ECON 103 Lecture Notes - Market Power, Marginal Revenue, Perfect Competition

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19 Apr 2013
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Fraser International College
ECON1034 “Principles of Microeconomics”
Chapter 12: Perfect Competition
THE KEY CONCEPTS in this chapter:
- Perfect competition as a type of a market
- Revenue and profit
- Individual and market demand that a firm faces in perfect competition
- Shutdown decision
- Individual supply and market supply in perfect competition
- Short-run market equilibrium
- Long –run market equilibrium
- Changes in market equilibrium
Perfect competition is such a market in which
- many firms sell identical products to many buyers
- each firm produces a good that has no unique characteristics and, thus, consumers don’t
care from which firm to buy
- there are no restriction on entry into the market, with main aim of earning profit.
- established firms have no advantage over new ones
- minimum efficient scale of a single firm is small relatively to the market demand for the
good (a firm needs to produce a relatively small quantity of output to achieve the lowest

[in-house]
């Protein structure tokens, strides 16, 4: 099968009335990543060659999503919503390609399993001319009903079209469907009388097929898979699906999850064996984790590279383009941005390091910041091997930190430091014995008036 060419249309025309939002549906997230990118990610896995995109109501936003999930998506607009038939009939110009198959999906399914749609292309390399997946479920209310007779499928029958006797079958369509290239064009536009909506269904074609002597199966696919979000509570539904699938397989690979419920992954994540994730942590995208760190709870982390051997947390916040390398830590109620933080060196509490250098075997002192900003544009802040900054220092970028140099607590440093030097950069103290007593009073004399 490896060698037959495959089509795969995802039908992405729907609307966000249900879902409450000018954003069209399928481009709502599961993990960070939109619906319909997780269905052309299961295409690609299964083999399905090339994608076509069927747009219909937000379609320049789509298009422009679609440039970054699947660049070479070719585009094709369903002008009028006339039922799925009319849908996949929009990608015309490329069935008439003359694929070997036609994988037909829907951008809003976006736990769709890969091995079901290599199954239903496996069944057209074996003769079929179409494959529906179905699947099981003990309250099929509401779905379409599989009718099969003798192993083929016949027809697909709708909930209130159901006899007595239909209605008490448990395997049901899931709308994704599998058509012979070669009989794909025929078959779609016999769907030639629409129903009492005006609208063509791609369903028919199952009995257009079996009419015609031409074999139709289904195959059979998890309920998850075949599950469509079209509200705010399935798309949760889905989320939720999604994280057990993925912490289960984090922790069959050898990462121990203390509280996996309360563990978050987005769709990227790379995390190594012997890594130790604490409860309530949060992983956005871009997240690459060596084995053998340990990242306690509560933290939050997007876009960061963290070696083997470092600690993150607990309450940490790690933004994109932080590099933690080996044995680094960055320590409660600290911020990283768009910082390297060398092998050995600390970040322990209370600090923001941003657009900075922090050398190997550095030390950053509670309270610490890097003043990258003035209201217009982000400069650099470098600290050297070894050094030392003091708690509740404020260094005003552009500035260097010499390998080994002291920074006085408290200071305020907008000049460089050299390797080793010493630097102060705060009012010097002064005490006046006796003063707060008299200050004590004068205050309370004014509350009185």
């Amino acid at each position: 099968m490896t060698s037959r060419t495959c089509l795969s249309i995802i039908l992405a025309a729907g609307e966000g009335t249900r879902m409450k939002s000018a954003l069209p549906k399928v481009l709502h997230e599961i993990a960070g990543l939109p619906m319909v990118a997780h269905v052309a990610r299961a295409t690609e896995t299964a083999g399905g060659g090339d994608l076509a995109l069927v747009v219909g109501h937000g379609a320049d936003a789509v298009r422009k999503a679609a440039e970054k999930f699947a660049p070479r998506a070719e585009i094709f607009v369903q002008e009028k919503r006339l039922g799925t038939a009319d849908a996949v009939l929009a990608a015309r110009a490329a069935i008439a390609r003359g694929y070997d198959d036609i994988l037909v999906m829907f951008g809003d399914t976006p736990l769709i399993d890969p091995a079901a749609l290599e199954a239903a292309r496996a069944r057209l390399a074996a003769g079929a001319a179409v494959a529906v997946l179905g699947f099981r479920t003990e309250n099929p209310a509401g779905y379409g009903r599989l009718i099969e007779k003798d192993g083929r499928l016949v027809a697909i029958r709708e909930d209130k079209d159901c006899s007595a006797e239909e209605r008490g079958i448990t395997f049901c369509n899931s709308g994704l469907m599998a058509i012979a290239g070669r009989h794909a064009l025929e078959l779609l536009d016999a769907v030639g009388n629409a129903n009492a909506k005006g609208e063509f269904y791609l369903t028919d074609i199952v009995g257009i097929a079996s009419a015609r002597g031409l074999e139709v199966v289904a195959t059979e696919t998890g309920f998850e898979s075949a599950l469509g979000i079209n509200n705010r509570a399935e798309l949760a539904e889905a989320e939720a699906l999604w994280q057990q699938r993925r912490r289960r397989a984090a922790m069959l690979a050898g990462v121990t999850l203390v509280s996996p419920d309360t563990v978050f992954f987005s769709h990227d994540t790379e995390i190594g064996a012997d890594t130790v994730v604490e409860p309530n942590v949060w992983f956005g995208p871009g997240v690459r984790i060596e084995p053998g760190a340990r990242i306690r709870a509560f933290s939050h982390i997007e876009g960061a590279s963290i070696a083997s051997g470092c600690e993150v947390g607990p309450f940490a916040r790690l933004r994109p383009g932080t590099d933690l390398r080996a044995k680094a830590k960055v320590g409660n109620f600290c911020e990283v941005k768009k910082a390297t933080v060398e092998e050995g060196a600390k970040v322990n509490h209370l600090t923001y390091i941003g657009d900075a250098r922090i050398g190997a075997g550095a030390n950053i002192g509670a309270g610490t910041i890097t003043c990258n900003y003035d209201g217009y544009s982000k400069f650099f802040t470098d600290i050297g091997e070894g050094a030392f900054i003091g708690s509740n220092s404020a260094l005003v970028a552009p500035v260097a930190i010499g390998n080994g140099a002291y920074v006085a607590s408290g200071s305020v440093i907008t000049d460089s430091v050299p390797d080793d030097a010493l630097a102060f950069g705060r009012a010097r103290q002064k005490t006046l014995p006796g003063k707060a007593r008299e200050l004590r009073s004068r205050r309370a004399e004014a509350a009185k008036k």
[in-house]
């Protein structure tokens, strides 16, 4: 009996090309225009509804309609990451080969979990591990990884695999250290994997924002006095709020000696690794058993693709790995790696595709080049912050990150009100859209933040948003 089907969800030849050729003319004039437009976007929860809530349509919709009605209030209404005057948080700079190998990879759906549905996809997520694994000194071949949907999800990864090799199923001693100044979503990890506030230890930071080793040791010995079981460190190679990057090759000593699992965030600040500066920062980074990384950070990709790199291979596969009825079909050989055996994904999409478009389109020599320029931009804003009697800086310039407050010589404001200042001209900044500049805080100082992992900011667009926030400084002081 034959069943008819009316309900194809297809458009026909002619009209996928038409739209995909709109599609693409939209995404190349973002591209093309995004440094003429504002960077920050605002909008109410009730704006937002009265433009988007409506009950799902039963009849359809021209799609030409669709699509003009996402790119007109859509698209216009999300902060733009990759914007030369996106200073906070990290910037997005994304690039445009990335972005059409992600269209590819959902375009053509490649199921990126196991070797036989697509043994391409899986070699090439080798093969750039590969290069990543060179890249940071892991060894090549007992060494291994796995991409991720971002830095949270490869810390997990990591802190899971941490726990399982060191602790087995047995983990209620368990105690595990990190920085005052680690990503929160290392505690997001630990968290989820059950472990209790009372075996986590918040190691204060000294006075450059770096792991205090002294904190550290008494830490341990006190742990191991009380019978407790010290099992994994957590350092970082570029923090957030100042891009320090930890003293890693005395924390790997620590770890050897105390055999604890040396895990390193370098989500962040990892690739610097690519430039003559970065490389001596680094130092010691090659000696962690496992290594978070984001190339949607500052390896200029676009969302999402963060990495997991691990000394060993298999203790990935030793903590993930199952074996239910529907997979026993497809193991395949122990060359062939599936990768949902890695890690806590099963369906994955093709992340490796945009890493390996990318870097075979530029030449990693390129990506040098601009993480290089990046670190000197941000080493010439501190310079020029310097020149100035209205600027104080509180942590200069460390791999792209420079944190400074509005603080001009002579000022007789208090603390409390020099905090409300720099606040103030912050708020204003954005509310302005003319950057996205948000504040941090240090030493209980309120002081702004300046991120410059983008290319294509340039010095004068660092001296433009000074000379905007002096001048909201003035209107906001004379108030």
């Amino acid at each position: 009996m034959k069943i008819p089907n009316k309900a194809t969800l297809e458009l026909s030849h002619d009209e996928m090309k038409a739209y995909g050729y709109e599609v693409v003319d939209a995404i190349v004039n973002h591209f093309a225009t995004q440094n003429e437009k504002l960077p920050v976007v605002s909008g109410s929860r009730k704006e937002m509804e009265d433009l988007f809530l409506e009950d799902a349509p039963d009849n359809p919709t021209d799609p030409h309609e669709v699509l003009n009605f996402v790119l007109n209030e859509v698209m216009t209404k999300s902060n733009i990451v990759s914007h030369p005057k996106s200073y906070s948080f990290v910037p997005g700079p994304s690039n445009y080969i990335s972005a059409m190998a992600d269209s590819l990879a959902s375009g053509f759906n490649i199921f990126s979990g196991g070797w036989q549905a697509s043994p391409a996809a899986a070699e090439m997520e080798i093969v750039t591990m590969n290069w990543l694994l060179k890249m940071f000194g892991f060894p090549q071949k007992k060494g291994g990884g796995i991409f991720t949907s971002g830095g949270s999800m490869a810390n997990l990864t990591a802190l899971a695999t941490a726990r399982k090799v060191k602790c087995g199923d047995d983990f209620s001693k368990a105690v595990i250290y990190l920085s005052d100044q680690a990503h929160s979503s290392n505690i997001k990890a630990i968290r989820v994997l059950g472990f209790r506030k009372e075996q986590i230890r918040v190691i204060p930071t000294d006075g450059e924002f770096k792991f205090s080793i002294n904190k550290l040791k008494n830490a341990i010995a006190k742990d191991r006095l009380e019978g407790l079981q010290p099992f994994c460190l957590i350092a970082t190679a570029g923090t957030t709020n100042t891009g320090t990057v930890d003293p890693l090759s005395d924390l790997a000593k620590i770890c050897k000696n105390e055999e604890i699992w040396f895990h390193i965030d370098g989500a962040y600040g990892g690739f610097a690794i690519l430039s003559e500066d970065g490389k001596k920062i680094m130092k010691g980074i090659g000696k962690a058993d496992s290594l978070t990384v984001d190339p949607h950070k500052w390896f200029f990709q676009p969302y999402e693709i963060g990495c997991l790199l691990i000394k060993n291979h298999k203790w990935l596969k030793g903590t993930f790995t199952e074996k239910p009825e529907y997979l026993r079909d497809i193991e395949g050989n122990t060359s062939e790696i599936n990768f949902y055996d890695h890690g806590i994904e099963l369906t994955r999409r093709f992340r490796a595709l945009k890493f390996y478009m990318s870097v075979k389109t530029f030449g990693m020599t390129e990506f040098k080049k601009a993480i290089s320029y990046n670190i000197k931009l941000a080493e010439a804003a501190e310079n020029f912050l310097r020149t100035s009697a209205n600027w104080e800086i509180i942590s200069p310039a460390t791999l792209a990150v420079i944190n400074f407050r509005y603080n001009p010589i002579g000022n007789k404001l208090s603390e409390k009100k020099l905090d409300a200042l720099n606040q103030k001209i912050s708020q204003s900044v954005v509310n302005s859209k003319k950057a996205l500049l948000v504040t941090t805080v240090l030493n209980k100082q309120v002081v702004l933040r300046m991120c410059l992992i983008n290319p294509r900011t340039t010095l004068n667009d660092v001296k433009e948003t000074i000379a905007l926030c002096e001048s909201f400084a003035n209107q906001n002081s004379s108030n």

average total cost in the long run)
- sellers and buyers are well informed about the prices
- firms are price takers : firms take a price for their product as given, cannot influence the
price, because
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Revenues, profits, and demand in perfect competition
Recall: total revenue is Price X Quantity Sold,
Profit is TR-TC
Marginal revenue is the change in total revenue that results from
Because in perfect competition a firm is a price taker, marginal revenue is equal to the market
price of a good. MC=MR
Graphically, we can show this as follows:
We distinguish between market demand and demand that an individual firm faces:
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Profit maximization
To achieve maximum profits, a firm needs to decide:
1. How to produce at minimum cost: choose such a plant size that minimizes long-run
average cost
2. What quantity to produce: compare (total or marginal) cost to (total or marginal) revenue
of producing output
3. Whether to shutdown or continue to produce
Firm’s decision on what quantity to produce:
1. Compare total cost to total benefit of producing output:
2. Compare marginal cost to marginal benefit of producing output:
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